The pandemic is giving new life to plans across the U.S. to charge drivers a European-style toll to drive into congested downtowns, in hopes of boosting Covid-starved transit systems.
New York has gotten the Biden administration’s promise to expedite a proposal that would charge motorists when they enter an urban core. (One past proposal would have charged trucks a $25 entrance fee.) San Francisco is considering a toll that could go as high as $14. And Los Angeles has been studying the feasibility of a traffic reduction plan that includes this kind of congestion pricing for inbound traffic.
Fluctuating tolls to drive into downtowns are already a reality of daily life in cities like London and Stockholm, but they’ve been anathema in the United States until recently. However, the proposals are gathering steam as cities look for new sources of cash to replenish transit agency budgets devastated by a year of Covid-19 lockdowns. Another impetus is the urgency to blunt climate change, a crisis driven in part by cars’ and trucks’ tailpipe exhaust.
Beyond revenues, supporters of the concept say it would mean cleaner air and eventually improved train and bus service. But the idea of having to pay a vehicle tax is still going to be a hard sell with many Americans.
“Given the severe financial damage the pandemic-related deficits are for the MTA … the availability and presence of congestion pricing has never been more critical,” said Pat Foye, chair and CEO of New York’s Metropolitan Transportation Authority. “I think that other states and cities and transit agencies around the country are watching New York and the MTA, which are leaders on this.”
New York has tried before to implement its congestion pricing plan, which it estimates would raise $1 billion annually for transit by charging people for driving cars into Manhattan’s most congested zone. The current round hasn’t set a price range yet, but past proposals have recommended charging $12 to $14 for cars and $25 for trucks, though prices would fluctuate based on the time of day.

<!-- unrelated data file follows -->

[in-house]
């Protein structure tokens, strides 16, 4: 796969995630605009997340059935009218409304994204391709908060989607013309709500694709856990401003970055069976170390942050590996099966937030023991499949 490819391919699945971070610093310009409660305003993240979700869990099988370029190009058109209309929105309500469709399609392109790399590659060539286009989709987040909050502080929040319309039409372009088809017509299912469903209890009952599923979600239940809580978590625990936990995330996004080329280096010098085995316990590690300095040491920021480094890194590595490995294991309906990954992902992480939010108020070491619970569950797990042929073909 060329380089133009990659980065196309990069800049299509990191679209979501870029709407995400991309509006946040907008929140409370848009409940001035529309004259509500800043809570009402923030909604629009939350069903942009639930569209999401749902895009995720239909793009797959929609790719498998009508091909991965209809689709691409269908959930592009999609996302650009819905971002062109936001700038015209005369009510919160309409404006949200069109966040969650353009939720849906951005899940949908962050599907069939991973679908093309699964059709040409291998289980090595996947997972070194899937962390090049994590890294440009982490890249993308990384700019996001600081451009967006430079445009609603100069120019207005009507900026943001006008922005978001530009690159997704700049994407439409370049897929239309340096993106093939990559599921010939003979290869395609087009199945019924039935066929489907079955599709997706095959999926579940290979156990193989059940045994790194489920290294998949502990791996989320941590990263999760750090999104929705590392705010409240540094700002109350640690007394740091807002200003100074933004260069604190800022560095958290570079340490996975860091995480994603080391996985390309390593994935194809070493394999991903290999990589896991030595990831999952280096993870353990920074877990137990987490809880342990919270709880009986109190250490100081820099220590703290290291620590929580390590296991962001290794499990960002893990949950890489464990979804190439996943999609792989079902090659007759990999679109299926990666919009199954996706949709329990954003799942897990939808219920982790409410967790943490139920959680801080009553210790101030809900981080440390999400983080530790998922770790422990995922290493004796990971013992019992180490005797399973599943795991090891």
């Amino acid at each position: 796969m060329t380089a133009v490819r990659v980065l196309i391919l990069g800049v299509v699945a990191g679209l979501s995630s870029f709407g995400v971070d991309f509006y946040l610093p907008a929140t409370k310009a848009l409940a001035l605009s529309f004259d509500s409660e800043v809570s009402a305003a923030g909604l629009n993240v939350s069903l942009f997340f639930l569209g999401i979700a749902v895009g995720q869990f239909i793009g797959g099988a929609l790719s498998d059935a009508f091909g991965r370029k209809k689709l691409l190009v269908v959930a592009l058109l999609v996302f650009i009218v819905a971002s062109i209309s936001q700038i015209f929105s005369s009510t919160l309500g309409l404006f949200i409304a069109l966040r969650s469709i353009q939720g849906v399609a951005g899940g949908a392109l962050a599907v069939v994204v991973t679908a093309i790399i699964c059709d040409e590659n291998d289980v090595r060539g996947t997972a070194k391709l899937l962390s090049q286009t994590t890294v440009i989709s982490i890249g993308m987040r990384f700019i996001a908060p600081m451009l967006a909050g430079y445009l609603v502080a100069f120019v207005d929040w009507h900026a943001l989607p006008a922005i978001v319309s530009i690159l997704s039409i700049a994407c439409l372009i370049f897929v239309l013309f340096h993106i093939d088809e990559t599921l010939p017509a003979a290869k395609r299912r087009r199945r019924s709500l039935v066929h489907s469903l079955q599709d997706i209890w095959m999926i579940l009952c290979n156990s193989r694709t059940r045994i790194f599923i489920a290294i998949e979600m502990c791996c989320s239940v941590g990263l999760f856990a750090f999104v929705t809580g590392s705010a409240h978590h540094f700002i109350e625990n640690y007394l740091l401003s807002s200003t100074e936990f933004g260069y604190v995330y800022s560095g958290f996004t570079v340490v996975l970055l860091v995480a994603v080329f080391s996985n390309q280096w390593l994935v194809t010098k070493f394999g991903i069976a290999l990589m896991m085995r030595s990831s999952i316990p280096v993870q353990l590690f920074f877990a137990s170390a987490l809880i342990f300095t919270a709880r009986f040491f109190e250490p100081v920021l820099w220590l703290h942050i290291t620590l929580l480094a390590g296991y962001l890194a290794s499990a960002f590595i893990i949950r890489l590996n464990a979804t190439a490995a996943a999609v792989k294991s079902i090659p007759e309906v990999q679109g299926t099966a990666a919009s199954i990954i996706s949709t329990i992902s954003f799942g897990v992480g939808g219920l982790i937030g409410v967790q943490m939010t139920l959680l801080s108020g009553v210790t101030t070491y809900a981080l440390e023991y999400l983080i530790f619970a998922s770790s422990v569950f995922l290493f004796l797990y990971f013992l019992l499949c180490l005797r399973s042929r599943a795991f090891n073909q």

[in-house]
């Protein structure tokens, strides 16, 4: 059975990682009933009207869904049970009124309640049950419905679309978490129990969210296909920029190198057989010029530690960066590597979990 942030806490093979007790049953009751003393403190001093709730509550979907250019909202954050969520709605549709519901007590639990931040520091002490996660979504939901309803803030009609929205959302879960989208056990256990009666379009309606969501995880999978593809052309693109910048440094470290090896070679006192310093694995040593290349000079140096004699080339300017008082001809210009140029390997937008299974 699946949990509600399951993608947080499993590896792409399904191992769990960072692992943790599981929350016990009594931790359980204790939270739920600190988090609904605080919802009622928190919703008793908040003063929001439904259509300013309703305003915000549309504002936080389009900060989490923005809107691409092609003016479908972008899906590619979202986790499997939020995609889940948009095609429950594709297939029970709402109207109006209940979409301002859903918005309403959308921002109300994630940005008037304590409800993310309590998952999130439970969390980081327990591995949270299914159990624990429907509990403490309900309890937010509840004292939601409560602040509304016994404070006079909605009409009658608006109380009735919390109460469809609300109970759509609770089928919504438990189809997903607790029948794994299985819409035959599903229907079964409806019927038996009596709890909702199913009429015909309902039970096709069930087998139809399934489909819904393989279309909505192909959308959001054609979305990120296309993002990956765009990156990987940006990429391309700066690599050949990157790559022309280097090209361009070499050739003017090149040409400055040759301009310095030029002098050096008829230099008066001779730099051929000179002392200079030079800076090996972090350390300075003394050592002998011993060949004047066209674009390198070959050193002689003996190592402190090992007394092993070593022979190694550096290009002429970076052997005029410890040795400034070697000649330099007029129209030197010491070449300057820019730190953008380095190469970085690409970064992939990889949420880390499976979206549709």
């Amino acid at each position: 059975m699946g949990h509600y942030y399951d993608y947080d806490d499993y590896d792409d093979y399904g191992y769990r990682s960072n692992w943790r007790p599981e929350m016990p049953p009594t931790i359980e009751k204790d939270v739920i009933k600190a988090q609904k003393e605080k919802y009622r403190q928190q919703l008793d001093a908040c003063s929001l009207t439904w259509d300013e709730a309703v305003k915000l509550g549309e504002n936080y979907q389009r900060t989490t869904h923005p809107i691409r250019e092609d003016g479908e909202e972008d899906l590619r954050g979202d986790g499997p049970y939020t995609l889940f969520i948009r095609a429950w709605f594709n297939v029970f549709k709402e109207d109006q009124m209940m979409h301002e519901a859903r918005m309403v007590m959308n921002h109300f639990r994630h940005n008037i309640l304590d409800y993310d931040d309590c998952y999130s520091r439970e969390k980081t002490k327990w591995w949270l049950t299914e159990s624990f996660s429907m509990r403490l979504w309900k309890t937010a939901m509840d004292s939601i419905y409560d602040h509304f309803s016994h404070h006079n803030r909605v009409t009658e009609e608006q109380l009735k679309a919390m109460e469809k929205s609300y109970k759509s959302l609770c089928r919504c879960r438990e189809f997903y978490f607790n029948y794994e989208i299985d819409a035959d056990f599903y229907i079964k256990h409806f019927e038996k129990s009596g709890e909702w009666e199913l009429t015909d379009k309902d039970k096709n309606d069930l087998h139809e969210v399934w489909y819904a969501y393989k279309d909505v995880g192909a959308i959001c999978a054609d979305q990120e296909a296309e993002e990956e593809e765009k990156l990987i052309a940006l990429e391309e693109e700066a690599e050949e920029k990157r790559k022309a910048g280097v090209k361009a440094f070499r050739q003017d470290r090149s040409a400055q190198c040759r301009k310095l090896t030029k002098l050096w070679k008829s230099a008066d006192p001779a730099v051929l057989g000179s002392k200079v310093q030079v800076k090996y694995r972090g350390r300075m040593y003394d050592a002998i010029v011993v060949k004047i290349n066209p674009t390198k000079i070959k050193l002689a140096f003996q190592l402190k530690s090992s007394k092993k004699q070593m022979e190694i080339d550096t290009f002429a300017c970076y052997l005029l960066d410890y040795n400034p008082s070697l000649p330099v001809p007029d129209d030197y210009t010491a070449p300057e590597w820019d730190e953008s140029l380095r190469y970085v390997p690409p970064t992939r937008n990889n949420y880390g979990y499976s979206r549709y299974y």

In the past it has faced opposition from Albany, and from the Trump administration, which wouldn’t even tell the city what kind of environmental review it needed to move forward. WIth Joe Biden now president, transit leaders in Manhattan are banking on being able to push the plan forward.
An official from New York’s MTA announced at the authority’s monthly board meeting last month that FHWA has let them know “that they are going to fast track our environmental process.” This will provide the MTA with information on what kind of environmental review they must conduct to implement congestion pricing, a major step toward putting together the program. The MTA had sought that information from the Trump administration, but DOT held up the process.
“The message was they got the message … that it was cynical that the Trump administration sat on it and didn’t let us advance central business district tolling … and that they were going to move it very quickly,” said Janno Lieber, chief development officer at the MTA.
MTA leaders have regularly referenced the role congestion pricing could play in funding capital projects as it projects $8 billion in deficits from the economic fallout of the pandemic — which hasn’t been fully ameliorated by federal aid packages.